Anthony Ferlan Builds by Design

Anthony Ferlan, senior manager in property and procurement for Iora Health, works to make the company’s facilities accessible to all senior patients

Anthony Ferlan has been driven by an entrepreneurial spirit from his earliest days, and always knew he wanted to work with his hands—though he wasn’t sure he wanted to do the building himself.

In college, he was a personal assistant to a venture capitalist who worked with a lot of different companies. That led Ferlan to seek a career where he could work for an organization in which he could impact growth. Real estate, facility management, and building new sites fit the bill perfectly.

After graduating from Tufts University in 2013, he took a job as a managing associate for Dallas-based Mohr Partners and engaged with executive stakeholders across approximately 18 simultaneous transactions to work on growth objectives with a corporate real estate strategy.

Iora Health celebrates the grand opening of its Pineville, North Carolina, practice in 2019. Courtesy of Iora Health

“I was able to work with both small and large companies and learn what was important to them, which set me up for my future,” he says. “I saw that the mission-driven companies that hire by values were really successful.”

That was a selling point of joining Boston-based Iora Health, a health organization that strives to serve a vulnerable population and impact people’s lives and health for the better. “We are designed to serve seniors on Medicare, and these patients need us more than ever,” Ferlan states.

When he was hired at Iora in 2018, he was tasked with implementing a real estate management process and focused on evaluating markets and finding sites with opportunities for development. Today, as senior manager of corporate real estate, facilities, and procurement, his responsibilities are myriad.

“When I first started, I was focused exclusively on corporate real estate and facilities management, with everything from site selection to construction development to managing the facilities once it was open,” Ferlan explains. “I was probably traveling four out of five weeks a month, looking for new sites and doing the due diligence on sites.”

Per Iora Health’s relationship-focused model, exam rooms aren’t limited to beds. Patients also are able to sit at a table with a provider to discuss questions and concerns in a way that allows them to participate and have agency over their health. Courtesy of Iora Health

Once that step was completed, he would work with Iora’s Real Estate Committee on the approval process. Naturally, the COVID-19 pandemic changed a great deal about this process.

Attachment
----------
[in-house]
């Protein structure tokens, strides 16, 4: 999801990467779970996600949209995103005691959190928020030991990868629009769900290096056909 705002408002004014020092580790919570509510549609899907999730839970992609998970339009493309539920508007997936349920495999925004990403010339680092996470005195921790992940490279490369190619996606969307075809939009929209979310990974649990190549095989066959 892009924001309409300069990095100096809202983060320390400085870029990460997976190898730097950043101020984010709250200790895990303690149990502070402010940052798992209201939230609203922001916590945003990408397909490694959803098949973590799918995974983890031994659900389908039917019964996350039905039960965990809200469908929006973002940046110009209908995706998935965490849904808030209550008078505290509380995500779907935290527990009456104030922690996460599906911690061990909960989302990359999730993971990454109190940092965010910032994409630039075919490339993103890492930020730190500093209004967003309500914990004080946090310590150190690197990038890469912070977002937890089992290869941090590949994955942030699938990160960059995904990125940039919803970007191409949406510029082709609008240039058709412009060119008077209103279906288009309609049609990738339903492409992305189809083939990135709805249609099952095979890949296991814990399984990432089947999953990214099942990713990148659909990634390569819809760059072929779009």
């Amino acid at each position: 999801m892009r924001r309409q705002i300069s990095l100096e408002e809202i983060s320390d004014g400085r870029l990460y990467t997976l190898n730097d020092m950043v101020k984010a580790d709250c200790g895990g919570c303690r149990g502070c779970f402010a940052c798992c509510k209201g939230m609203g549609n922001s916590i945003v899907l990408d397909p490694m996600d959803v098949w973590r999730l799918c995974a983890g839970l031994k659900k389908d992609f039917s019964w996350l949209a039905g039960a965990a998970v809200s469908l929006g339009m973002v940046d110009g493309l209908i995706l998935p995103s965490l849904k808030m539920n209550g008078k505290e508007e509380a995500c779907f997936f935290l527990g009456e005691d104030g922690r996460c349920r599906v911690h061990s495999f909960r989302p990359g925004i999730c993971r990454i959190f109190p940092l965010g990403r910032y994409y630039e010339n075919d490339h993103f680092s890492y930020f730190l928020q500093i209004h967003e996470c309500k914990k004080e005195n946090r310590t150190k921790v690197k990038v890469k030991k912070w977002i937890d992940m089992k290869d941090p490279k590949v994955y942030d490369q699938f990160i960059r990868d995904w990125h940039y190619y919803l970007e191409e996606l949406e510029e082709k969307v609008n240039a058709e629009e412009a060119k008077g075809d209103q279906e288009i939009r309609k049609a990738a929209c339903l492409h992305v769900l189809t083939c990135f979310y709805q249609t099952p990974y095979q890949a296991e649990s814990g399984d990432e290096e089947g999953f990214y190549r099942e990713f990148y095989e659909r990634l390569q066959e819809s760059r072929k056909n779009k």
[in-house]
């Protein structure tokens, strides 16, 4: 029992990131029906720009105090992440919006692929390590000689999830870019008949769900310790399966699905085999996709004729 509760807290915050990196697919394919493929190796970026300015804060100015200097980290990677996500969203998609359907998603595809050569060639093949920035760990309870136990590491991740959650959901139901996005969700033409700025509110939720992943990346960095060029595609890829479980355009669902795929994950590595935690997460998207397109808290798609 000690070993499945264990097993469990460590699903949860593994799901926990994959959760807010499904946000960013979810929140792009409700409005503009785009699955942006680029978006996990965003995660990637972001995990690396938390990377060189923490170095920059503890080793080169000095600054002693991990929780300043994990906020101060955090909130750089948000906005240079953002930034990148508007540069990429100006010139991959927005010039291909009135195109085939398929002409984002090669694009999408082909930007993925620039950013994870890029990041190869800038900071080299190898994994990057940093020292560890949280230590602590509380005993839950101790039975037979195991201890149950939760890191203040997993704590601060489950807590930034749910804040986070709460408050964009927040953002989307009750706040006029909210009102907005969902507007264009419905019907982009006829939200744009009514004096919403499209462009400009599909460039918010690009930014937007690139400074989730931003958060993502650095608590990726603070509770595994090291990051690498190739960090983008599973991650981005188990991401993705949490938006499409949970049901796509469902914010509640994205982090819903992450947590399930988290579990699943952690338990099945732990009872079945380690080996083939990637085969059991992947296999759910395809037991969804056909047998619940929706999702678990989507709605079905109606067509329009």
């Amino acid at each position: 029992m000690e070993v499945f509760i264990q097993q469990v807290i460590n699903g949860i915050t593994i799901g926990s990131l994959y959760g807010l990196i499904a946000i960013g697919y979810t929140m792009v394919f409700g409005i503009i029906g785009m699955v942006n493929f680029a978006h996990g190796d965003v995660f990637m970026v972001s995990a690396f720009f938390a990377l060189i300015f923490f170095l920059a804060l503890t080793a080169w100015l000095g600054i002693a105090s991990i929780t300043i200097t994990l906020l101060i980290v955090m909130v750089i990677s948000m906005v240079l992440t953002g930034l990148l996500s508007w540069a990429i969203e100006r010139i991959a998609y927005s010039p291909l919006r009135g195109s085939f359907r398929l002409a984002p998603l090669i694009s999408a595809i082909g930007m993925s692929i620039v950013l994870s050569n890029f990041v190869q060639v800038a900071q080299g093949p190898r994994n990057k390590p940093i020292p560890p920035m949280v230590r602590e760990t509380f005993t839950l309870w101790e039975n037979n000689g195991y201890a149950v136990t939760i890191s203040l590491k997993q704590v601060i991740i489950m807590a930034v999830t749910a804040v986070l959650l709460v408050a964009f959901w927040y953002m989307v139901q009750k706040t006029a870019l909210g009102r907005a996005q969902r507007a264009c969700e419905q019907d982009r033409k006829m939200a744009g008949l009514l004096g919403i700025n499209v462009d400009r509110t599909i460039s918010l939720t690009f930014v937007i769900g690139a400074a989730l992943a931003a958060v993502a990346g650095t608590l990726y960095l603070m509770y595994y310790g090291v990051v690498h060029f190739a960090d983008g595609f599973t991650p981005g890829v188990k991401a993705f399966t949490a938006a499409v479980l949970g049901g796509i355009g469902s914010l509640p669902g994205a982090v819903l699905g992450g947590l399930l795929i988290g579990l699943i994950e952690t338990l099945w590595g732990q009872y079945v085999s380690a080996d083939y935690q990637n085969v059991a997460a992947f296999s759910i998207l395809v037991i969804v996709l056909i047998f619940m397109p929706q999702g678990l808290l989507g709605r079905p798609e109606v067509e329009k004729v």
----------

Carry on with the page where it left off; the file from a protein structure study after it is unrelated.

“It shifted from being really transactional to being a lot more [focused on] systems and process building,” Ferlan notes. “Right at the beginning of the pandemic, I took on different procurement functions of the organization and became responsible for mak[ing] the facilities safe and [enabling] the teams to continue practicing safely.”

That meant getting the team vaccinated, equipping the facility to vaccinate patients, and building the processes and procedures around doing everything safely.

A big part of his job currently is expanding existing sites, adding team space and exam rooms—and doing so within the cost parameters allowed.

“Building out medical practices is definitely not cheap, so we’ve spent a lot of time evaluating the opportunities of expanding access to care,” Ferlan says. “Expanding the footprint of our practices has been an efficient way to bring in more patients while maintaining the integrity of the design program.”

Prior to COVID-19, patients took part in a Silver Sneakers class in Iora Health’s group room. Courtesy of Iora Health

That could mean building from the ground up, or finding an existing space in a shopping center and adding on to that. The goal is for capital to be deployed efficiently.

“We want to bring great healthcare to patients in their communities—in locations where they shop and live and work—so we go and look for locations that are in typically grocery-anchored shopping centers with a large senior population,” he says. “Once we find something that fits our size and dimension requirements, we’ll bring in our architectural partner and our general contractor to walk the space and tell us what we need to negotiate with the landlord.”

The space has to be accessible to its senior patients, so it’s designed with their needs in mind. According to Ferlan, that might mean railings in the hallways and ADA accessibility.

The pandemic has caused Ferlan to think about where and when Iora is growing, but now that the vaccine is being rolled out, he expects it to continue its historical fast growth.

Ferlan has reimagined Iora’s offices post-COVID, continuing to expand the company’s footprint while still reducing cost and staying true to the brand.

“We are still in the process of understanding what our practices are going to look like long-term,” he explains. “One of the biggest shifts we have seen is a big adoption of virtual care, even among our population of 65-plus, which has typically been averse to seeing a doctor over video. I expect us to incorporate some of the learning from the pandemic to optimize space for virtual care because we do see that as part of our care model long-term.”

Still, patients enjoy coming in, and face-to-face interaction is vital for many, so the design of any new space needs to keep this in mind.

“Our care model is really focused on building strong relationships with patients,” Ferlan says. “We know we can have an impact on health outcomes when we take the time to get to know them and learn about their lives. We feel the facility design is really a part of that experience.”